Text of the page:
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My company are using an offline embedded device, that must encrypt connections to its client (a PC connected with USB).
We have chosen to use TLS with both PC and device authentification to encrypt messages, and use certificates to secure the system.
So the device needs to send CSR and receives its certificates to authenticate and secure connection.
Also, It needs to store the root certificate of my company.
These certificates will not be downloaded directly from the internet, the client PC will act as a proxy and relay them to the device.
My question is how I can validate that the intermediate CA is authentic (that was created only by my company).

My guess was to use the Organisation or Common Name of the CA that can be identified with the company name.
And use the CA certificates chain to validate that the CA is not self-signed.

But could it be possible to create a CA cert with valid chain certs and with the same name as my company in Organisation or CN field?
For example, an intermediate CA cert that has the same common name but different parent authorities (Verisign, Let's Encrypt...)
Are there other ways to authenticate intermediate CA?

Thank you for reading this message, and for your answers.

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Being a CA means that there is a great deal of trust placed in them. The global CAs present in your browser and OS all follow the CA/Browser Forum rules regarding who they will issue certificates to, how they validate clients, and what kinds of permissions they'll allow on certificates. Very specifically, a global CA will not issue anyone a certificate with the KeyUsage field permitting either keyCertSign or cRLSign. This means you cannot create your own intermediate CA signed by Verisign, because that would allow you to forge certificates for anyone on the planet. Verisign would lose their global CA status quickly if they issued signing certificates to their clients.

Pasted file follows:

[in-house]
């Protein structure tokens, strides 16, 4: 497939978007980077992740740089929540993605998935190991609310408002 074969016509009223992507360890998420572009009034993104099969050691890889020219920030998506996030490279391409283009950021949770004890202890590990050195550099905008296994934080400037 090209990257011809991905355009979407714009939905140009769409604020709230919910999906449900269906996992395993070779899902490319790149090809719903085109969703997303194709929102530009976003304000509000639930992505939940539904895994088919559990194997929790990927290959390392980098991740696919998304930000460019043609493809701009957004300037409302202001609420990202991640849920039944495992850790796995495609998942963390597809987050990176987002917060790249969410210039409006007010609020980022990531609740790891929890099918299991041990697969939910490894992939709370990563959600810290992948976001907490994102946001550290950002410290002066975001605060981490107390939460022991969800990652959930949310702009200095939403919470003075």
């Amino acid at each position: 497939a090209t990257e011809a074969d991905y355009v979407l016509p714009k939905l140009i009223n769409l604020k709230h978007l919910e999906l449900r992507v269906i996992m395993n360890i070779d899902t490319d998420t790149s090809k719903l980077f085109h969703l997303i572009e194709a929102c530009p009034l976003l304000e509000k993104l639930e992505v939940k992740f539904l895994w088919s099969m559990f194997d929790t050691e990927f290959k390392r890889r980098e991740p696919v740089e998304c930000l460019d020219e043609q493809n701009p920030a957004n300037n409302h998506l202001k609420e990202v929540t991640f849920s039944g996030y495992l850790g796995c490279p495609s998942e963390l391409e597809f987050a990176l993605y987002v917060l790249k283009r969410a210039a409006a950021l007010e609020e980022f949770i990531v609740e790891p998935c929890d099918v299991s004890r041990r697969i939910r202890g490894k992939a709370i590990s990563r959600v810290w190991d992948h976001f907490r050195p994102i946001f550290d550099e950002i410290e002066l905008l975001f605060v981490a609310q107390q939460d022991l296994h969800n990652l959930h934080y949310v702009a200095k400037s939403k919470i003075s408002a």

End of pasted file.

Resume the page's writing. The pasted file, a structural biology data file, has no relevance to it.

To use client certificates the way you're describing, your organization has to have your own private PKI and distribute your own organization's trusted CA root certificate to all participants. Your PKI is then free do do whatever you need, such as issue an intermediate CA a certificate that can sign client certificate requests. But just like trusting the global CAs, you must place a lot of trust in your private PKI, espeically to not sign inappropriate requests.

Larger organizations that run their own private PKI will often use a certificate request management system that serves as a protective front end to their signing CAs. This system's job is to authenticate that certificate signing requests (CSRs) come only from authorized consumers; it ensures that incoming CSRs don't request inappropriate permissions; that CSRs all follow corporate policies and standards for every field; and they'll keep an inventory of all issued certificates (which can come in handy if you need to know when certificates in your organization are about to expire.)

Your PKI team would rely on such a system to not issue Subordinate CA signing permissions to anyone but the PKI team. This would prevent a client from generating a rogue intermediate CA. And that's what prevents the scenario you describe.

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  • Thank you John for your response, It helped a lot, I confused myself between intermediate ca and self signed root ca. We will build our own private PKI infrastructure. And so, like you said, we will need to store and use our own root ca (or an intermediate certificate that was created by our root ca) in devices and PCs. So both sides of connection can verify each certificate signatures. Jan 19, 2021 at 18:05

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